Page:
Importance of mother tongue in learning

Importance of mother tongue in learning


Importance of mother tongue in learning

Dr. Gunadasa Amarasekera has discussed the relevance of the mother tongue in early learning and also in the preservation of the culture of a nation in an excellent article which appeared in “Irida Divaina” on 20th June 2021.

He was responding to the government’s hare brained decision to introduce English as a medium of instruction in primary schools from year one. He sounded very disappointed probably because he did not expect such a thing from a government which he thought was nationalist in all critical policies.

Dr. Amarasekera is the doyen of Sinhala literature and also in nationalist critical thinking. No wonder he thinks such a move would be the death knell of the Sinhalese language and its development. Everybody would think the government has taken this step for it would ensure employment. Everybody would want to study in the English medium.

While it may be correct that a knowledge of English is useful not only from the point of view of employment but more importantly from the point of being learned, it should not be done at the expense of the mother tongue. Mother tongue is the cornerstone of our civilizational consciousness. We could exist as a nation in the face of great peril for more than 2500 years due to the binding nature of our language which held us together in the face of adversary. Our heritage is so rich in culture, literature, religion and art mainly due to the pervasive language that we developed on this land. Its further development would be greatly hampered if it does not continue as the medium of instruction in the formative learning period of our children.

Great cultures of the world ancient and modern such as the Greek, Indian, Chinese, English and Russian have blossomed and made this world beautiful due to the fabric of their languages. If Leo Tolstoy’s medium of instruction in early school had been French he would not have thought as a Russian and wrote those great novels like “Anna Karenina” and “War and Peace”.

Same could be said of Euripides and Shakespeare and also Martin Wickramasinghe and Gunadasa Amarasekera. Their Greekness, Englishness and Sinhaleseness respectively would have been stunted and we would not have “Macbeth”, “Viragaya”, “Rathu Rosa Mala” or “Gandappa Apadanaya”. Fortunately they were not educated for the purpose of employment.

From the point of view of effective learning, the essentiality of the mother tongue as a medium of instruction in early formative years cannot be overemphasized. There is enough research done on this subject and the findings are overwhelmingly in favour of mother tongue to be the medium of instruction. Mainly these research models have been designed in relation to multilingual educational institutes, some with well developed mother tongue teaching programmes and others that had no such programmes (Ball J, 2011, Kosonen K, 2009).

There had been multicentre research featuring schools where the medium of instruction had been the mother tongue and other schools where it had been a foreign language (Bluson M, 2004, May S, 2003). Noteworthy findings have been that language of instruction was a factor for low and high achievements.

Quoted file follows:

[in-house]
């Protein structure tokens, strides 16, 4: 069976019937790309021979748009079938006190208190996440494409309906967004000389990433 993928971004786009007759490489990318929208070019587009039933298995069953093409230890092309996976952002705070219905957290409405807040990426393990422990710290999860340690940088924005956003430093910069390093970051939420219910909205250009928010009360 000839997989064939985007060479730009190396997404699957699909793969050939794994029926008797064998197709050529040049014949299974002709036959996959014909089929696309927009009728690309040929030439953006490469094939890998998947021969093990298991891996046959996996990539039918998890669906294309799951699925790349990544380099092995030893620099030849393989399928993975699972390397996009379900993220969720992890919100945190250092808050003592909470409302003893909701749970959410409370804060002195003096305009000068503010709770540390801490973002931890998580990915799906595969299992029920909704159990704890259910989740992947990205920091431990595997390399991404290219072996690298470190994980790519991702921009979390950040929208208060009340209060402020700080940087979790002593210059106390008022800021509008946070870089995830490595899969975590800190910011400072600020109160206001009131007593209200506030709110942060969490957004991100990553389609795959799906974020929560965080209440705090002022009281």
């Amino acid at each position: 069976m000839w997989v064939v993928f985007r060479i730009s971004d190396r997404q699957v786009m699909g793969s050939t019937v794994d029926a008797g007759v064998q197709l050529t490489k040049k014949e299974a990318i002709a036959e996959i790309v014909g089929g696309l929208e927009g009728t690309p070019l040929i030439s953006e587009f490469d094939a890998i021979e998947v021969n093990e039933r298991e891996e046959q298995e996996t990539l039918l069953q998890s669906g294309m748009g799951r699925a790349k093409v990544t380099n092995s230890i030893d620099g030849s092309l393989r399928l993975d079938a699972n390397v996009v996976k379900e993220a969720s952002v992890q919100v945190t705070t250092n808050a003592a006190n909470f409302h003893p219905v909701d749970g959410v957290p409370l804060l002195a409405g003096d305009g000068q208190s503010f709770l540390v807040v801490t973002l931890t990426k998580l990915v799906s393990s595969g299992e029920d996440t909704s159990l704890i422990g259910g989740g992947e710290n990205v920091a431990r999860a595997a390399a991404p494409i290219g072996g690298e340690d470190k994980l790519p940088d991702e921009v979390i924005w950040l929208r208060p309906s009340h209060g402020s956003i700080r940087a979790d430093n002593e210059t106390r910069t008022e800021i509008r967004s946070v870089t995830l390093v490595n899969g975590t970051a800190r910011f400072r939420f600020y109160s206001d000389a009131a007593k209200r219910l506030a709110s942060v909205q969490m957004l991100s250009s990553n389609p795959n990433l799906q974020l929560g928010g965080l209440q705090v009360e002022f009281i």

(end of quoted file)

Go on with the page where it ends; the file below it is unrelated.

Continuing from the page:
These researchers conclude that when children develop their mother tongue at home under the influence of the family they are simultaneously fostering a whole host of other essential skills such as critical thinking and literacy skills. It is these skills that children take with them into formal education in schools. To change over to another language for learning would deny the child of this initial advantage they have developed at home. These abstract skills are difficult to teach through a second language. Children with a strong foundation in their first language often display a deeper understanding of themselves and their place in society along with an increased sense of well-being and confidence. Naturally this flows down into every aspect of their lives including their academic achievement.

In the modern world knowledge of an international language like English could be considered essential not only from the point of view of employment but for improving the intellectual capacity and the ability to access global literature and science and technology as well. But this knowledge of English could be imparted in the same way that any other subject is taught and not at the expense of learning via the mother tongue. If English is made the medium of instruction for all subjects in early years of student life achievement in all these subjects would be adversely affected as shown by good research cited above.

Further, the mother tongue in its important role as the fabric that binds us together and enriches our culture could get eroded and totally displaced. A generation of uprooted people who do not belong in their culture and who do not know their place in society would be produced.

English should be taught in all schools from year one as a subject by good English teachers. Learning English should be popularized and made accessible to rural children. A good foundation of the mother tongue obtained in the homes would immensely facilitate the learning of English and this has been substantiated by research as mentioned earlier. It must also be said that a wide spread teaching of English would not create jobs. It is a growing economy that would create jobs. A person who has a knowledge in English may have a better chance of fitting into a job than one who hasn’t.

However the Government is in no mood to take note of good research. This may not be the correct attitude. No government which had disregarded science or scientists has been successful